Big Flies Excerpt and More from Keith Hirshland





Chester was back at the Lander’s, in the dark. He had already stopped at the row that was home to the baseball-card box, knelt down, and for the dozenth—or was it hundredth—time (he had stopped counting), he grabbed a pack from the middle of the box and stuffed it into the back pocket of his black jeans. Next he straightened up, and like a dancer who had practiced a move across a stage until she could do it with her eyes closed, he made his way silently, mindlessly, toward the safe.

Standing before it, he mentally congratulated himself on how good he was getting at opening the little box full of cash. He wondered how much more quickly he could do it or if the Landers, or someone else for the matter, had a bigger, different safe. How long it would take him to open that one. Maybe it was because he allowed himself this brief moment of contemplation, or maybe it was because he had traced and retraced these steps so many times before that the nerve endings had dulled and the heightened sense of awareness had dipped to an all-time low. Regardless of the reason, he never heard Emmett Lander approach, and thus figuratively jumped out of his skin when the thirty-three-inch, thirty-two-ounce Louisville Slugger baseball bat the old man was wielding came to rest on his right shoulder.
He wanted to scream or run or piss his pants, but he did none of that. Lander had done nothing more than silently and effectively announce his presence. Why hasn’t he hit me? Chester wondered, and then the man who currently held Chester’s life in his hands, along with a wooden baseball bat, spoke.

“Hey, kid.”

He sounds almost friendly, Chester thought, trying like mad to read the situation.
“Watcha doin?” Lander spoke again, this time sounding more like the cat that caught the canary.

“Getting ready to open your safe,” the canary replied. Chester figured, Why lie? He was caught red-handed, breaking and entering probably the least of his problems—a Louisville Slugger to the knee, ribs, or temple more than likely the worst. What good would adding some mealy-mouthed lie to the current predicament do? Seconds that seemed like ticks on a forever clock passed, but no part of Chester’s body was forced to play the part of a Rawlings baseball. Finally, or at least it seemed like finally, Lander spoke again.

“Again?” was all he said.

“Sir?” was the question to the question Chester asked.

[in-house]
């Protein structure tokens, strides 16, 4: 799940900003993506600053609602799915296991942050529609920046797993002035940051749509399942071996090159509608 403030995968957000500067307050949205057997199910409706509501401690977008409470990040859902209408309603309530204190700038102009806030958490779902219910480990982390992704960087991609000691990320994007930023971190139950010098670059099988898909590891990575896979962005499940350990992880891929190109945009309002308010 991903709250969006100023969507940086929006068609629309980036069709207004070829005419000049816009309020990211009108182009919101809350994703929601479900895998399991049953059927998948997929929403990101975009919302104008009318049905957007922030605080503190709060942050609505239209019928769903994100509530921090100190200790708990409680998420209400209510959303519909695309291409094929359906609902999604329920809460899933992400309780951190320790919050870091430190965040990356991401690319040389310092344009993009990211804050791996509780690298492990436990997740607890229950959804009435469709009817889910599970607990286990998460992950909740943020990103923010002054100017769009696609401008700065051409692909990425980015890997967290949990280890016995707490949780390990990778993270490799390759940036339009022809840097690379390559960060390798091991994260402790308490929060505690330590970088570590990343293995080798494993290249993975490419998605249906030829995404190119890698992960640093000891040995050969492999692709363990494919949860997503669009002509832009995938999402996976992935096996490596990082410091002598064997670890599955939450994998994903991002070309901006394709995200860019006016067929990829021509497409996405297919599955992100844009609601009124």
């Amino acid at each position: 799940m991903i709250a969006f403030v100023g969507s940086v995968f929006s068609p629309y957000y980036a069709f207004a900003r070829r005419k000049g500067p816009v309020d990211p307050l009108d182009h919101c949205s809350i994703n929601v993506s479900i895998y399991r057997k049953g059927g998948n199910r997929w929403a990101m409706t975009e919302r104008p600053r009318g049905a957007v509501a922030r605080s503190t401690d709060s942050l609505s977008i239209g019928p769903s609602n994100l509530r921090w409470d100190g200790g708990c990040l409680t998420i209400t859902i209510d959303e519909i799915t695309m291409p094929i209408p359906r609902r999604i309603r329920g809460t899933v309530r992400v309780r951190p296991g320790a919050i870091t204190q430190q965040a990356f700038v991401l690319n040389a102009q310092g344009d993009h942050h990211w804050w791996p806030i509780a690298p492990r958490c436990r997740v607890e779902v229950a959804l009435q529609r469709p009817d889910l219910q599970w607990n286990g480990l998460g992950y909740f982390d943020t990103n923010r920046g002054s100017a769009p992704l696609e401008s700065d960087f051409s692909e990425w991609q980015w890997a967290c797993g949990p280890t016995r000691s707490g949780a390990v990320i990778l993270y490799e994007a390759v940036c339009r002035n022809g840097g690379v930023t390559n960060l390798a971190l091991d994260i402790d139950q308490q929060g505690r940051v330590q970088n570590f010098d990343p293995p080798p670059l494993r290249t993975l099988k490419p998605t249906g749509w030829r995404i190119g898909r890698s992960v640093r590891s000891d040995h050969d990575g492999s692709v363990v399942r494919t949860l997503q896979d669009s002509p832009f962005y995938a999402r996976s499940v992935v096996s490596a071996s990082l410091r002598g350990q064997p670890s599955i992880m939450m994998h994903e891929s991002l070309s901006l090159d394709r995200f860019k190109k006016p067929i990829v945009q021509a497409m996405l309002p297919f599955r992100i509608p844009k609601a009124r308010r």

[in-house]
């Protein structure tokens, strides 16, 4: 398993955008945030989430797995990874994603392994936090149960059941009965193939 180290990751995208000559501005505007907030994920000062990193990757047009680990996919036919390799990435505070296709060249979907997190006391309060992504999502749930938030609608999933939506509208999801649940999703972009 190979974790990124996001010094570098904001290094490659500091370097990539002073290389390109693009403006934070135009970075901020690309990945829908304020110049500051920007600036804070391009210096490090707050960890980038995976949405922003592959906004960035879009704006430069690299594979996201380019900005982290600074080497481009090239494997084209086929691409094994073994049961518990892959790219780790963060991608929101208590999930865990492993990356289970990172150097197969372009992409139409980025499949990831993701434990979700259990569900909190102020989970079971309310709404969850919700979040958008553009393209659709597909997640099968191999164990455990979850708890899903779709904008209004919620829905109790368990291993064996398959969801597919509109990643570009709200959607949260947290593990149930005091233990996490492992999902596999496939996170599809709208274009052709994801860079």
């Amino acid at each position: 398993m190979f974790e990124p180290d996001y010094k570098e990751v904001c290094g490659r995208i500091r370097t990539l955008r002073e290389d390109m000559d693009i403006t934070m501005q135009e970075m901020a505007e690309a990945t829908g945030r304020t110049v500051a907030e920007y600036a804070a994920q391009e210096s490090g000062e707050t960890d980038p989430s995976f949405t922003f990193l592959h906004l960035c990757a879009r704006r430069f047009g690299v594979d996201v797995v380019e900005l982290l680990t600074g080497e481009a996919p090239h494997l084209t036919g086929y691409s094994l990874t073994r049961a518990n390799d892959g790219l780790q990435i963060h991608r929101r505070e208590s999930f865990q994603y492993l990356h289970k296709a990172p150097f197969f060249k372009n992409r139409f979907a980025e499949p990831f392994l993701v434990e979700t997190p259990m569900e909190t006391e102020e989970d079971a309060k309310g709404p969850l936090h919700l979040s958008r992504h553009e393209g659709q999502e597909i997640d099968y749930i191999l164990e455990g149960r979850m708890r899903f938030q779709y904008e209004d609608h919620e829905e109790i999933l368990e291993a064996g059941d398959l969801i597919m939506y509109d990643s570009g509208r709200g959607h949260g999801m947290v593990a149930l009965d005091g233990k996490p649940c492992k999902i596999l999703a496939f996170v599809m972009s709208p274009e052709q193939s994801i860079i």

“You gonna pretend to rob me again?” Now Chester said nothing, but Lander was far from finished. “You are gonna open that safe in about ten seconds”—Seven, Chester thought, but didn’t interrupt by saying—“pull out all the cash, take it across the street, and set a spell looking at the baseball cards you also swiped”—he tapped the barrel of the bat on Chester’s right butt cheek—“and then you are gonna bring it all back, every dollar, and put it back in the safe just to do it all again in a couple of days or a week.”
Chester felt the weight of the bat on his shoulder again and wondered if the time for his beating had finally come.

“Turn around.” Chester noticed the order carried no anger. He turned and faced his captor.

“You’re good,” Lander said, looking squarely into Chester David’s eyes.

“You knew?”

“I knew.”

“All this time?”

“Not all this time, but for a long time.”

Chester looked at his shoes, toes pointed toward each other, then let out a soft whistle, and shook his head. He looked up at Lander, who now rested the bat on his own shoulder.

“You think I’m good?” It came out childlike, hopeful.

“I think you’re better than good.” Lander smiled and added, “And I can make you great.”

 Creating the Right Elements in Thrillers by Keith Hirshland

Big Flies is my first novel so going in, throughout the process, and as I reviewed the work, I did my very best to humanize the characters because those human qualities are the ones that make the characters relatable to readers.

I think you can have an interesting plot or a well-paced narrative but if you don’t have characters that are believable or relatable then your story suffers. Creating the right elements starts with the right characters.

While something might be possible, in my opinion, it has to be plausible. So it would be inauthentic for me to create suspense by using experiences or mechanisms that are inherently unfamiliar to me. Since I am not afraid of monsters it would come off as disingenuous for me to write a character who is afraid of monsters.

Another element I utilized in Big Flies was to incorporate actual, historical events. Again, I feel that goes to the heart of the matter of being relatable to a reader. Fiction based on fact is a time tested method and, as a reader, it is something that always draws me into a story and makes the reading experience, for me, that much more enjoyable. So it made sense to me to use that same technique in Big Flies. Four, notorious, unsolved robberies within a 15-year time span serve as building blocks for the book. It made sense to me that if this method is something I enjoy when employed by other authors it stood to reason that it would make writing the book more pleasurable for me and in turn more interesting for others to read.

Characters and circumstances go hand in hand. I want the reader to be able to give in to the story. To be able to relate to the character (that person is like me or I know someone like him or her) and then place that character in a place and time that is familiar as well. That, in my mind, gets the reader invested and then creates a comfortable place for them to completely immerse in the story.


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